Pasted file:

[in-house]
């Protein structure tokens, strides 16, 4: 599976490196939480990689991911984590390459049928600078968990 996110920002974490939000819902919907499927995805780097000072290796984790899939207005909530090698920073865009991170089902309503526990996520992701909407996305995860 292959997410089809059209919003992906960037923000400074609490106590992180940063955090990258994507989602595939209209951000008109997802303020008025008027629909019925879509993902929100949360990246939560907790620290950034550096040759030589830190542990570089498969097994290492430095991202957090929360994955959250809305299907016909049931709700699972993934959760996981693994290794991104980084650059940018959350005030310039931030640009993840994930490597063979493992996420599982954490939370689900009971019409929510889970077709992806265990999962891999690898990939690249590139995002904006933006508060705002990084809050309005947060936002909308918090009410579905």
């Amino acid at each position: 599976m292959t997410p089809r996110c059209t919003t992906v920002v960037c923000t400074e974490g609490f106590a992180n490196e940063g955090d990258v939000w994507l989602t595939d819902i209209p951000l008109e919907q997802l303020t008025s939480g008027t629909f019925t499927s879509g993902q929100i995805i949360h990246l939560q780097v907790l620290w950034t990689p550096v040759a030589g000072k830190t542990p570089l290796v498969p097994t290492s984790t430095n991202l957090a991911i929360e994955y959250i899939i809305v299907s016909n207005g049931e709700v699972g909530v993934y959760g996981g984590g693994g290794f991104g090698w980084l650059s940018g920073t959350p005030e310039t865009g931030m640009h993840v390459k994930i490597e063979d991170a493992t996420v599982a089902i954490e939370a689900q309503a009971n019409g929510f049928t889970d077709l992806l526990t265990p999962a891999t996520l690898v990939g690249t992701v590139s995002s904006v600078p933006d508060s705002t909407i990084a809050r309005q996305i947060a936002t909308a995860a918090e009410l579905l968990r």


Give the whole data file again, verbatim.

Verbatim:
[in-house]
């Protein structure tokens, strides 16, 4: 599976490196939480990689991911984590390459049928600078968990 996110920002974490939000819902919907499927995805780097000072290796984790899939207005909530090698920073865009991170089902309503526990996520992701909407996305995860 292959997410089809059209919003992906960037923000400074609490106590992180940063955090990258994507989602595939209209951000008109997802303020008025008027629909019925879509993902929100949360990246939560907790620290950034550096040759030589830190542990570089498969097994290492430095991202957090929360994955959250809305299907016909049931709700699972993934959760996981693994290794991104980084650059940018959350005030310039931030640009993840994930490597063979493992996420599982954490939370689900009971019409929510889970077709992806265990999962891999690898990939690249590139995002904006933006508060705002990084809050309005947060936002909308918090009410579905």
């Amino acid at each position: 599976m292959t997410p089809r996110c059209t919003t992906v920002v960037c923000t400074e974490g609490f106590a992180n490196e940063g955090d990258v939000w994507l989602t595939d819902i209209p951000l008109e919907q997802l303020t008025s939480g008027t629909f019925t499927s879509g993902q929100i995805i949360h990246l939560q780097v907790l620290w950034t990689p550096v040759a030589g000072k830190t542990p570089l290796v498969p097994t290492s984790t430095n991202l957090a991911i929360e994955y959250i899939i809305v299907s016909n207005g049931e709700v699972g909530v993934y959760g996981g984590g693994g290794f991104g090698w980084l650059s940018g920073t959350p005030e310039t865009g931030m640009h993840v390459k994930i490597e063979d991170a493992t996420v599982a089902i954490e939370a689900q309503a009971n019409g929510f049928t889970d077709l992806l526990t265990p999962a891999t996520l690898v990939g690249t992701v590139s995002s904006v600078p933006d508060s705002t909407i990084a809050r309005q996305i947060a936002t909308a995860a918090e009410l579905l968990r």